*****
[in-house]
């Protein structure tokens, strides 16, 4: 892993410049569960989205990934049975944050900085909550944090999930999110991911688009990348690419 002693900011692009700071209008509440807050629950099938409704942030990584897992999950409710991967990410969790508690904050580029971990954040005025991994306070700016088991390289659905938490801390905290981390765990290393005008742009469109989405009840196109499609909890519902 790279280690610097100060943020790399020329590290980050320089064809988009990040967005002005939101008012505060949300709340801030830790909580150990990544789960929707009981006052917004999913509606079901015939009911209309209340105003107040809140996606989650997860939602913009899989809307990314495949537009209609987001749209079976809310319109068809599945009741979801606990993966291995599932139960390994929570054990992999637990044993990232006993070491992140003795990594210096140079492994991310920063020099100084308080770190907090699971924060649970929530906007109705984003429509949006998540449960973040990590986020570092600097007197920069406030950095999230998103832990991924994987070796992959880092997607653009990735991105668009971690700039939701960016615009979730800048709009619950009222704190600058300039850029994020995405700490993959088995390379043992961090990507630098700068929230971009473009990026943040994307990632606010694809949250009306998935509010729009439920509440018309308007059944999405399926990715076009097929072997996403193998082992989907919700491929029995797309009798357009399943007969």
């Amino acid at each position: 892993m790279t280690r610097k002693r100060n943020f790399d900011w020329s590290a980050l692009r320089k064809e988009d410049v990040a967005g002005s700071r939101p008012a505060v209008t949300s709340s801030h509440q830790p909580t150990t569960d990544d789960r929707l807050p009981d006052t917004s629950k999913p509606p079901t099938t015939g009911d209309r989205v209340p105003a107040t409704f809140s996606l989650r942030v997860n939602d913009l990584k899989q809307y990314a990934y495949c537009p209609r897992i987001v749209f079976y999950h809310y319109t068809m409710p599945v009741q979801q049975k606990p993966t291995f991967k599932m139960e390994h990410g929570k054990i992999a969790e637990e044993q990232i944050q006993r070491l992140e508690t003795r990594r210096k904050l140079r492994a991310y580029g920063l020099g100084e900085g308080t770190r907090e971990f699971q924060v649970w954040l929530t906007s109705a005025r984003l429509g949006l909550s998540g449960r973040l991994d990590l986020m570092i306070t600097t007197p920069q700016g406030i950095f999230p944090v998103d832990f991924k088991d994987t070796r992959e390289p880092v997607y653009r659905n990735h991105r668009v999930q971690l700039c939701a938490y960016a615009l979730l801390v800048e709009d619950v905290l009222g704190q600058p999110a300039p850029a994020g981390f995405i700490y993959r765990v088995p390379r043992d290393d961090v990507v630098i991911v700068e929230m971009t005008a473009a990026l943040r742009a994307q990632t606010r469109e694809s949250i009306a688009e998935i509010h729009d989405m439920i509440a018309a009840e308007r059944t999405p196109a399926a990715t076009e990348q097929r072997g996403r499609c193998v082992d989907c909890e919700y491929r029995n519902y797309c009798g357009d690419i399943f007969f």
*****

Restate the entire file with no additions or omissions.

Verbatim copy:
[in-house]
């Protein structure tokens, strides 16, 4: 892993410049569960989205990934049975944050900085909550944090999930999110991911688009990348690419 002693900011692009700071209008509440807050629950099938409704942030990584897992999950409710991967990410969790508690904050580029971990954040005025991994306070700016088991390289659905938490801390905290981390765990290393005008742009469109989405009840196109499609909890519902 790279280690610097100060943020790399020329590290980050320089064809988009990040967005002005939101008012505060949300709340801030830790909580150990990544789960929707009981006052917004999913509606079901015939009911209309209340105003107040809140996606989650997860939602913009899989809307990314495949537009209609987001749209079976809310319109068809599945009741979801606990993966291995599932139960390994929570054990992999637990044993990232006993070491992140003795990594210096140079492994991310920063020099100084308080770190907090699971924060649970929530906007109705984003429509949006998540449960973040990590986020570092600097007197920069406030950095999230998103832990991924994987070796992959880092997607653009990735991105668009971690700039939701960016615009979730800048709009619950009222704190600058300039850029994020995405700490993959088995390379043992961090990507630098700068929230971009473009990026943040994307990632606010694809949250009306998935509010729009439920509440018309308007059944999405399926990715076009097929072997996403193998082992989907919700491929029995797309009798357009399943007969």
């Amino acid at each position: 892993m790279t280690r610097k002693r100060n943020f790399d900011w020329s590290a980050l692009r320089k064809e988009d410049v990040a967005g002005s700071r939101p008012a505060v209008t949300s709340s801030h509440q830790p909580t150990t569960d990544d789960r929707l807050p009981d006052t917004s629950k999913p509606p079901t099938t015939g009911d209309r989205v209340p105003a107040t409704f809140s996606l989650r942030v997860n939602d913009l990584k899989q809307y990314a990934y495949c537009p209609r897992i987001v749209f079976y999950h809310y319109t068809m409710p599945v009741q979801q049975k606990p993966t291995f991967k599932m139960e390994h990410g929570k054990i992999a969790e637990e044993q990232i944050q006993r070491l992140e508690t003795r990594r210096k904050l140079r492994a991310y580029g920063l020099g100084e900085g308080t770190r907090e971990f699971q924060v649970w954040l929530t906007s109705a005025r984003l429509g949006l909550s998540g449960r973040l991994d990590l986020m570092i306070t600097t007197p920069q700016g406030i950095f999230p944090v998103d832990f991924k088991d994987t070796r992959e390289p880092v997607y653009r659905n990735h991105r668009v999930q971690l700039c939701a938490y960016a615009l979730l801390v800048e709009d619950v905290l009222g704190q600058p999110a300039p850029a994020g981390f995405i700490y993959r765990v088995p390379r043992d290393d961090v990507v630098i991911v700068e929230m971009t005008a473009a990026l943040r742009a994307q990632t606010r469109e694809s949250i009306a688009e998935i509010h729009d989405m439920i509440a018309a009840e308007r059944t999405p196109a399926a990715t076009e990348q097929r072997g996403r499609c193998v082992d989907c909890e919700y491929r029995n519902y797309c009798g357009d690419i399943f007969f």